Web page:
To cause to go about, as a vessel, by putting the helm up,
   instead of alee as in tacking, so that the vessel's bow is
   turned away from, and her stern is presented to, the wind,
   and, as she turns still farther, her sails fill on the other
   side; to veer.
   [1913 Webster]

From The Collaborative International Dictionary of English v.0.48:

Wear \Wear\, v. t. [imp. Wore (w[=o]r); p. p. Worn
   (w[=o]rn); p. pr. & vb. n. Wearing. Before the 15th century
   wear was a weak verb, the imp. & p. p. being Weared.] [OE.
   weren, werien, AS. werian to carry, to wear, as arms or
   clothes; akin to OHG. werien, weren, to clothe, Goth. wasjan,
   L. vestis clothing, vestire to clothe, Gr. "enny`nai, Skr.
   vas. Cf. Vest.]
   [1913 Webster]
   1. To carry or bear upon the person; to bear upon one's self,
      as an article of clothing, decoration, warfare, bondage,
      etc.; to have appendant to one's body; to have on; as, to
      wear a coat; to wear a shackle.
      [1913 Webster]

            What compass will you wear your farthingale? --Shak.
      [1913 Webster]

            On her white breast a sparkling cross she wore,
            Which Jews might kiss, and infidels adore. --Pope.
      [1913 Webster]

   2. To have or exhibit an appearance of, as an aspect or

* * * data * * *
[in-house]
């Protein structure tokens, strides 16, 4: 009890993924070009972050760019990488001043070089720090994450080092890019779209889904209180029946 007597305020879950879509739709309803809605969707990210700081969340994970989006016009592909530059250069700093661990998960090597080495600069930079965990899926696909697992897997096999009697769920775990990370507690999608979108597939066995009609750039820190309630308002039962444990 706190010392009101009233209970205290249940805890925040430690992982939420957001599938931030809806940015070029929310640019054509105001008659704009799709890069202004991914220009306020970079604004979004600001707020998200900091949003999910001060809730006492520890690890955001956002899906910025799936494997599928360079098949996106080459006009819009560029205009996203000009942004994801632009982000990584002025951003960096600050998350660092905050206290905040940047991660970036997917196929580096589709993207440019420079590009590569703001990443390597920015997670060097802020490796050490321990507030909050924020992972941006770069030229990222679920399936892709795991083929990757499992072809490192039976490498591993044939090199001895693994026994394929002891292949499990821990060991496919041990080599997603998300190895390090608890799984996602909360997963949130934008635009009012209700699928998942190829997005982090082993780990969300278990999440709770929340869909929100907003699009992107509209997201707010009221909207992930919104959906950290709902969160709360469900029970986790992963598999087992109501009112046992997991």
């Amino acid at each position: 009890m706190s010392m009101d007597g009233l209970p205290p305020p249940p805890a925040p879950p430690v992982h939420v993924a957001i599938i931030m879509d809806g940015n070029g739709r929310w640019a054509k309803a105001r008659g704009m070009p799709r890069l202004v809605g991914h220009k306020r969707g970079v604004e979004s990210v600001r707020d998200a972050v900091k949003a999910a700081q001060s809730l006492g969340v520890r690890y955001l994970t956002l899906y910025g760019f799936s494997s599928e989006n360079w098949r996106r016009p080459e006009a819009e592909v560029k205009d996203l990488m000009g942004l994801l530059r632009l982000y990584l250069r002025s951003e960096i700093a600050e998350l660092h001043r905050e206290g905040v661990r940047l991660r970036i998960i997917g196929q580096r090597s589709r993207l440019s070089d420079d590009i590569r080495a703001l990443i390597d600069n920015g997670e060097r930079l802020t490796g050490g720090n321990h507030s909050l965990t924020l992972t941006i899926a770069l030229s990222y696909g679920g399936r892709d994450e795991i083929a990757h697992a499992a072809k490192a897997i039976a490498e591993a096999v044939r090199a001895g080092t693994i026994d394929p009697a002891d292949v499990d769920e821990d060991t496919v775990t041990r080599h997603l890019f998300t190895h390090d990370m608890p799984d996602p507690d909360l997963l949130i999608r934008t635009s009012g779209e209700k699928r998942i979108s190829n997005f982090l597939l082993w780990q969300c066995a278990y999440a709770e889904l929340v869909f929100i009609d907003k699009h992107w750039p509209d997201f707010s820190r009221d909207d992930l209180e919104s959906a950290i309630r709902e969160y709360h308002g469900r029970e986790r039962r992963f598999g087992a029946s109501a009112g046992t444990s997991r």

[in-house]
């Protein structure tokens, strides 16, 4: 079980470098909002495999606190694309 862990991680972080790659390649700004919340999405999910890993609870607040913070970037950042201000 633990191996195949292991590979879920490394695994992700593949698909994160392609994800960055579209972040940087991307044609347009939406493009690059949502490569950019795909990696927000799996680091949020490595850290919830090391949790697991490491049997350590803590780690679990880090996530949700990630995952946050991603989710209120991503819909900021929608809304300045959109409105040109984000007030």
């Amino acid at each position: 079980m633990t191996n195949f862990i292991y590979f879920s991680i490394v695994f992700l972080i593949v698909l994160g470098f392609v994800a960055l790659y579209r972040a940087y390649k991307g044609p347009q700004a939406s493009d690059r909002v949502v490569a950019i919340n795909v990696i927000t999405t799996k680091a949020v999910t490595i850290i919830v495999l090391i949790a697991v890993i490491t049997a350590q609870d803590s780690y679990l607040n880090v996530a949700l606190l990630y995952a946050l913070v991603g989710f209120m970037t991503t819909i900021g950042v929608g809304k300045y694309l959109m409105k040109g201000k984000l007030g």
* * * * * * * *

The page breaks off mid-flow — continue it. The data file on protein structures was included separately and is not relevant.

manner; to bear; as, she wears a smile on her countenance.
      "He wears the rose of youth upon him." --Shak.
      [1913 Webster]

            His innocent gestures wear
            A meaning half divine.                --Keble.
      [1913 Webster]

   3. To use up by carrying or having upon one's self; hence, to
      consume by use; to waste; to use up; as, to wear clothes
      [1913 Webster]

   4. To impair, waste, or diminish, by continual attrition,
      scraping, percussion, on the like; to consume gradually;
      to cause to lower or disappear; to spend.
      [1913 Webster]

            That wicked wight his days doth wear. --Spenser.
      [1913 Webster]

            The waters wear the stones.           --Job xiv. 19.
      [1913 Webster]

   5. To cause or make by friction or wasting; as, to wear a
      channel; to wear a hole.
      [1913 Webster]

   6. To form or shape by, or as by, attrition.
      [1913 Webster]

            Trials wear us into a liking of what, possibly, in
            the first essay, displeased us.       --Locke.
      [1913 Webster]

   To wear away, to consume; to impair, diminish, or destroy,
      by gradual attrition or decay.

   To wear off, to diminish or remove by attrition or slow
      decay; as, to wear off the nap of cloth.

   To wear on or To wear upon, to wear. [Obs.] "[I] weared
      upon my gay scarlet gites [gowns.]" --Chaucer.

   To wear out.
      (a) To consume, or render useless, by attrition or decay;
          as, to wear out a coat or a book.
      (b) To consume tediously. "To wear out miserable days."
      (c) To harass; to tire. "[He] shall wear out the saints of
          the Most High." --Dan vii. 25.
      (d) To waste the strength of; as, an old man worn out in
          military service.

   To wear the breeches. See under Breeches. [Colloq.]
      [1913 Webster]
Feedback Form